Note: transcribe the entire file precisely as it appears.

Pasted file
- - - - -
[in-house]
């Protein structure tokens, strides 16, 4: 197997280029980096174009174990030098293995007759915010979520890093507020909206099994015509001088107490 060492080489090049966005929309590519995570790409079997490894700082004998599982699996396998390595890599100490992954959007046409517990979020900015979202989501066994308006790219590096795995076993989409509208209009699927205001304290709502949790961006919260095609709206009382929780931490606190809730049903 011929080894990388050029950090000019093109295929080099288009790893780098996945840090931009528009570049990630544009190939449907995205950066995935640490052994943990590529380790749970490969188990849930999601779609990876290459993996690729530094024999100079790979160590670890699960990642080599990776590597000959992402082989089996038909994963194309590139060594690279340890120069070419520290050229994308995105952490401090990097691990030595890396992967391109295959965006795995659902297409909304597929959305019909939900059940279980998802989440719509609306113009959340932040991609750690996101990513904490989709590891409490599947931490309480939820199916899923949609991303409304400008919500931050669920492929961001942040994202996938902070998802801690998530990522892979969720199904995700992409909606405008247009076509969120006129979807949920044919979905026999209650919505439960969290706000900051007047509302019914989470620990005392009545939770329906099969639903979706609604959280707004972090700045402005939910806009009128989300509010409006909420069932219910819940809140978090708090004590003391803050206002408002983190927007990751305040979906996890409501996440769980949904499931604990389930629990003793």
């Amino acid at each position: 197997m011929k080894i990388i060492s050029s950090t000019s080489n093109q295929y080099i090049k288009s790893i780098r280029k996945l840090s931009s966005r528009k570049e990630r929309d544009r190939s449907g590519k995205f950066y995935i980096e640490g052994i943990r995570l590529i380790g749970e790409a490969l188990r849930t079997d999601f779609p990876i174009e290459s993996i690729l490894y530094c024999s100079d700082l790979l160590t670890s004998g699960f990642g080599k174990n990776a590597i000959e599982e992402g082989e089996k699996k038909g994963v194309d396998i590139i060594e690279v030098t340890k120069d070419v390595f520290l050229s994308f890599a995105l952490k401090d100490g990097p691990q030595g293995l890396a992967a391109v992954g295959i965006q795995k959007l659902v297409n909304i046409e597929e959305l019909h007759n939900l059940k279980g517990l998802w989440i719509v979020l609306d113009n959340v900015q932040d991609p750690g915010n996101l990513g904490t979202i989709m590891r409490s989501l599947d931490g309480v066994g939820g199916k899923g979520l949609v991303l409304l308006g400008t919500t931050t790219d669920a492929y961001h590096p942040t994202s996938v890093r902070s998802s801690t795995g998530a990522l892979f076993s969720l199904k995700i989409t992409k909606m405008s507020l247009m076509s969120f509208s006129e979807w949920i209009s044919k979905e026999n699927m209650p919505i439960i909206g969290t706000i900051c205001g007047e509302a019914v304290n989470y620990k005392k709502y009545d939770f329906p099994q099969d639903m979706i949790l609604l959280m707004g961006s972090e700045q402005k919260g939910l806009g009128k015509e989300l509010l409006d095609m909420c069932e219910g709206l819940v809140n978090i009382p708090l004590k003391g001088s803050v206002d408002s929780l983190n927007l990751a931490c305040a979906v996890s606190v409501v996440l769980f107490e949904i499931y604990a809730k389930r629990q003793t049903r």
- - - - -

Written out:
[in-house]
């Protein structure tokens, strides 16, 4: 197997280029980096174009174990030098293995007759915010979520890093507020909206099994015509001088107490 060492080489090049966005929309590519995570790409079997490894700082004998599982699996396998390595890599100490992954959007046409517990979020900015979202989501066994308006790219590096795995076993989409509208209009699927205001304290709502949790961006919260095609709206009382929780931490606190809730049903 011929080894990388050029950090000019093109295929080099288009790893780098996945840090931009528009570049990630544009190939449907995205950066995935640490052994943990590529380790749970490969188990849930999601779609990876290459993996690729530094024999100079790979160590670890699960990642080599990776590597000959992402082989089996038909994963194309590139060594690279340890120069070419520290050229994308995105952490401090990097691990030595890396992967391109295959965006795995659902297409909304597929959305019909939900059940279980998802989440719509609306113009959340932040991609750690996101990513904490989709590891409490599947931490309480939820199916899923949609991303409304400008919500931050669920492929961001942040994202996938902070998802801690998530990522892979969720199904995700992409909606405008247009076509969120006129979807949920044919979905026999209650919505439960969290706000900051007047509302019914989470620990005392009545939770329906099969639903979706609604959280707004972090700045402005939910806009009128989300509010409006909420069932219910819940809140978090708090004590003391803050206002408002983190927007990751305040979906996890409501996440769980949904499931604990389930629990003793």
């Amino acid at each position: 197997m011929k080894i990388i060492s050029s950090t000019s080489n093109q295929y080099i090049k288009s790893i780098r280029k996945l840090s931009s966005r528009k570049e990630r929309d544009r190939s449907g590519k995205f950066y995935i980096e640490g052994i943990r995570l590529i380790g749970e790409a490969l188990r849930t079997d999601f779609p990876i174009e290459s993996i690729l490894y530094c024999s100079d700082l790979l160590t670890s004998g699960f990642g080599k174990n990776a590597i000959e599982e992402g082989e089996k699996k038909g994963v194309d396998i590139i060594e690279v030098t340890k120069d070419v390595f520290l050229s994308f890599a995105l952490k401090d100490g990097p691990q030595g293995l890396a992967a391109v992954g295959i965006q795995k959007l659902v297409n909304i046409e597929e959305l019909h007759n939900l059940k279980g517990l998802w989440i719509v979020l609306d113009n959340v900015q932040d991609p750690g915010n996101l990513g904490t979202i989709m590891r409490s989501l599947d931490g309480v066994g939820g199916k899923g979520l949609v991303l409304l308006g400008t919500t931050t790219d669920a492929y961001h590096p942040t994202s996938v890093r902070s998802s801690t795995g998530a990522l892979f076993s969720l199904k995700i989409t992409k909606m405008s507020l247009m076509s969120f509208s006129e979807w949920i209009s044919k979905e026999n699927m209650p919505i439960i909206g969290t706000i900051c205001g007047e509302a019914v304290n989470y620990k005392k709502y009545d939770f329906p099994q099969d639903m979706i949790l609604l959280m707004g961006s972090e700045q402005k919260g939910l806009g009128k015509e989300l509010l409006d095609m909420c069932e219910g709206l819940v809140n978090i009382p708090l004590k003391g001088s803050v206002d408002s929780l983190n927007l990751a931490c305040a979906v996890s606190v409501v996440l769980f107490e949904i499931y604990a809730k389930r629990q003793t049903r």